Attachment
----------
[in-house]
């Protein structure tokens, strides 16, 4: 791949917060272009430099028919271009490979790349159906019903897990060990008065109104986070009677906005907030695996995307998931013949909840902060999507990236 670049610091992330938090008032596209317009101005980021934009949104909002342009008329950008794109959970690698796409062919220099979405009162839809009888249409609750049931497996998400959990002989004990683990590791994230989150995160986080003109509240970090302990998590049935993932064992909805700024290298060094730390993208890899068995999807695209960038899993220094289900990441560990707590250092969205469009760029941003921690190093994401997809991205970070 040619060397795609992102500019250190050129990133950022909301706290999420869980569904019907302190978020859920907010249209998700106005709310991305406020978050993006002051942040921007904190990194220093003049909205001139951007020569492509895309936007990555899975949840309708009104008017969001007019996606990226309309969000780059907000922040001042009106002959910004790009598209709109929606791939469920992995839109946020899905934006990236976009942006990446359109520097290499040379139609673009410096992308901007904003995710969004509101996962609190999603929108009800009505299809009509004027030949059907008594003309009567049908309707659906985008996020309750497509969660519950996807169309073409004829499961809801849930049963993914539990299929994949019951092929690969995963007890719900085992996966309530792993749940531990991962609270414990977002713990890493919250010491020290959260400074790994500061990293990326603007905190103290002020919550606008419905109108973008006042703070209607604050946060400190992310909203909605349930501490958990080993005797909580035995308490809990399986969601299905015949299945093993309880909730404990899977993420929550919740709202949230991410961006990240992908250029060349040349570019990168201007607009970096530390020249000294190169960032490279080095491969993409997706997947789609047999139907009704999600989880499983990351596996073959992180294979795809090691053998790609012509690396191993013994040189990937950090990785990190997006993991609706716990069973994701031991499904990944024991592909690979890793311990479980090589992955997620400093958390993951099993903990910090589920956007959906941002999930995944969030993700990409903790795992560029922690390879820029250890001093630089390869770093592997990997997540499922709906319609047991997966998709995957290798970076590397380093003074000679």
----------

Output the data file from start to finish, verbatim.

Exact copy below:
[in-house]
């Protein structure tokens, strides 16, 4: 791949917060272009430099028919271009490979790349159906019903897990060990008065109104986070009677906005907030695996995307998931013949909840902060999507990236 670049610091992330938090008032596209317009101005980021934009949104909002342009008329950008794109959970690698796409062919220099979405009162839809009888249409609750049931497996998400959990002989004990683990590791994230989150995160986080003109509240970090302990998590049935993932064992909805700024290298060094730390993208890899068995999807695209960038899993220094289900990441560990707590250092969205469009760029941003921690190093994401997809991205970070 040619060397795609992102500019250190050129990133950022909301706290999420869980569904019907302190978020859920907010249209998700106005709310991305406020978050993006002051942040921007904190990194220093003049909205001139951007020569492509895309936007990555899975949840309708009104008017969001007019996606990226309309969000780059907000922040001042009106002959910004790009598209709109929606791939469920992995839109946020899905934006990236976009942006990446359109520097290499040379139609673009410096992308901007904003995710969004509101996962609190999603929108009800009505299809009509004027030949059907008594003309009567049908309707659906985008996020309750497509969660519950996807169309073409004829499961809801849930049963993914539990299929994949019951092929690969995963007890719900085992996966309530792993749940531990991962609270414990977002713990890493919250010491020290959260400074790994500061990293990326603007905190103290002020919550606008419905109108973008006042703070209607604050946060400190992310909203909605349930501490958990080993005797909580035995308490809990399986969601299905015949299945093993309880909730404990899977993420929550919740709202949230991410961006990240992908250029060349040349570019990168201007607009970096530390020249000294190169960032490279080095491969993409997706997947789609047999139907009704999600989880499983990351596996073959992180294979795809090691053998790609012509690396191993013994040189990937950090990785990190997006993991609706716990069973994701031991499904990944024991592909690979890793311990479980090589992955997620400093958390993951099993903990910090589920956007959906941002999930995944969030993700990409903790795992560029922690390879820029250890001093630089390869770093592997990997997540499922709906319609047991997966998709995957290798970076590397380093003074000679």